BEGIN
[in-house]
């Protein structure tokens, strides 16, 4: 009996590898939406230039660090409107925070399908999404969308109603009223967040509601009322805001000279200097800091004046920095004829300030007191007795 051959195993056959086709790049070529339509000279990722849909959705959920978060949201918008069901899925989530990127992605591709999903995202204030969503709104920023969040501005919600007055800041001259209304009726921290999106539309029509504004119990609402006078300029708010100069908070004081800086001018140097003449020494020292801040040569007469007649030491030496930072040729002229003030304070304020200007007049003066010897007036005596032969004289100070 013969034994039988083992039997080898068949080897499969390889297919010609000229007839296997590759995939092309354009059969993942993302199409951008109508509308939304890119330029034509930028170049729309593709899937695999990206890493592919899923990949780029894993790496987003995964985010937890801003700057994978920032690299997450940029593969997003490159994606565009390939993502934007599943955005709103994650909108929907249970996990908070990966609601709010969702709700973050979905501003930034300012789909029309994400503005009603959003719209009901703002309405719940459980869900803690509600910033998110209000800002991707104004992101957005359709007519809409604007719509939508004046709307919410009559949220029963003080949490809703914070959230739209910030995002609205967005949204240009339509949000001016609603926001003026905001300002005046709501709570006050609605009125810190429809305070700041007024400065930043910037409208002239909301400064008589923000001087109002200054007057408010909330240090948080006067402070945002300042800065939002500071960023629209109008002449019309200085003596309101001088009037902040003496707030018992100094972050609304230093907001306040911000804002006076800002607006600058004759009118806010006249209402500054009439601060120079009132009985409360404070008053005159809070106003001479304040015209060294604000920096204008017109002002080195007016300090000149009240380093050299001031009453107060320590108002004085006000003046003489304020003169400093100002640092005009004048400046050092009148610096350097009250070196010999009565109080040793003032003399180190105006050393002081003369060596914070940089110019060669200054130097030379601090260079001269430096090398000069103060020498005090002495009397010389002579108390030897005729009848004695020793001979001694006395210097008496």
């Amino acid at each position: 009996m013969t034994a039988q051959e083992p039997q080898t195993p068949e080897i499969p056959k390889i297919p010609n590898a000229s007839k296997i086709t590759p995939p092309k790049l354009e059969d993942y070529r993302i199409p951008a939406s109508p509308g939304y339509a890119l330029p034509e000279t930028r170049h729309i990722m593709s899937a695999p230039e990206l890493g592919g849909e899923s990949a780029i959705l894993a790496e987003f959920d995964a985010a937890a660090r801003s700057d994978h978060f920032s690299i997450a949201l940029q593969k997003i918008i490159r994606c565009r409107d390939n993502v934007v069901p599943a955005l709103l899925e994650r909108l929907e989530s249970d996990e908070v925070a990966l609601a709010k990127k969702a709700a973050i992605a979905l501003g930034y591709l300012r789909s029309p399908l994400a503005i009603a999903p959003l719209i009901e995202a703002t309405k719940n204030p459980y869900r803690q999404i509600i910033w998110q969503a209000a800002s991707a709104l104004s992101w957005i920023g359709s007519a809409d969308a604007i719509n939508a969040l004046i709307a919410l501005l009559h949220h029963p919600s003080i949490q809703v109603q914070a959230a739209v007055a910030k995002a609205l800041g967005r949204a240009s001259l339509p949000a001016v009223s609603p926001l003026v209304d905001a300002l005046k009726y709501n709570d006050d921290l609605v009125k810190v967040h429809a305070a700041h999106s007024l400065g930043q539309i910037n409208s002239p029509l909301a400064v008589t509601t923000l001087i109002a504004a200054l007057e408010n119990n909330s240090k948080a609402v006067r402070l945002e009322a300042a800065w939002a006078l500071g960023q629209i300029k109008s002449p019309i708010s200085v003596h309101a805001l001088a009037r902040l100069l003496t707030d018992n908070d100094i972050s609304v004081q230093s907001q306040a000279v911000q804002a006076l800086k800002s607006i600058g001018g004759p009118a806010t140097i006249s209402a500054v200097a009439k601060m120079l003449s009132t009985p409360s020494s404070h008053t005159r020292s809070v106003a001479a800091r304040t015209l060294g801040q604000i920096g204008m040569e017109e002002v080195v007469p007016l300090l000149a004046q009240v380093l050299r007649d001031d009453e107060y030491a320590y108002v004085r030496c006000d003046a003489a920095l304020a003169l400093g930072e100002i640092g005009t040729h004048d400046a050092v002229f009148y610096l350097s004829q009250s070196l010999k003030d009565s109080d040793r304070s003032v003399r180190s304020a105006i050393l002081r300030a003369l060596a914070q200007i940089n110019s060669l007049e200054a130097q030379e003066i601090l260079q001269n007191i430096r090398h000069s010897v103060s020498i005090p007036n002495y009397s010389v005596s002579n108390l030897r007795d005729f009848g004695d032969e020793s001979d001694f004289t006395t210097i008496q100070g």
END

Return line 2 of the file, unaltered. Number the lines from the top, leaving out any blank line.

């Protein structure tokens, strides 16, 4: 009996590898939406230039660090409107925070399908999404969308109603009223967040509601009322805001000279200097800091004046920095004829300030007191007795 051959195993056959086709790049070529339509000279990722849909959705959920978060949201918008069901899925989530990127992605591709999903995202204030969503709104920023969040501005919600007055800041001259209304009726921290999106539309029509504004119990609402006078300029708010100069908070004081800086001018140097003449020494020292801040040569007469007649030491030496930072040729002229003030304070304020200007007049003066010897007036005596032969004289100070 013969034994039988083992039997080898068949080897499969390889297919010609000229007839296997590759995939092309354009059969993942993302199409951008109508509308939304890119330029034509930028170049729309593709899937695999990206890493592919899923990949780029894993790496987003995964985010937890801003700057994978920032690299997450940029593969997003490159994606565009390939993502934007599943955005709103994650909108929907249970996990908070990966609601709010969702709700973050979905501003930034300012789909029309994400503005009603959003719209009901703002309405719940459980869900803690509600910033998110209000800002991707104004992101957005359709007519809409604007719509939508004046709307919410009559949220029963003080949490809703914070959230739209910030995002609205967005949204240009339509949000001016609603926001003026905001300002005046709501709570006050609605009125810190429809305070700041007024400065930043910037409208002239909301400064008589923000001087109002200054007057408010909330240090948080006067402070945002300042800065939002500071960023629209109008002449019309200085003596309101001088009037902040003496707030018992100094972050609304230093907001306040911000804002006076800002607006600058004759009118806010006249209402500054009439601060120079009132009985409360404070008053005159809070106003001479304040015209060294604000920096204008017109002002080195007016300090000149009240380093050299001031009453107060320590108002004085006000003046003489304020003169400093100002640092005009004048400046050092009148610096350097009250070196010999009565109080040793003032003399180190105006050393002081003369060596914070940089110019060669200054130097030379601090260079001269430096090398000069103060020498005090002495009397010389002579108390030897005729009848004695020793001979001694006395210097008496």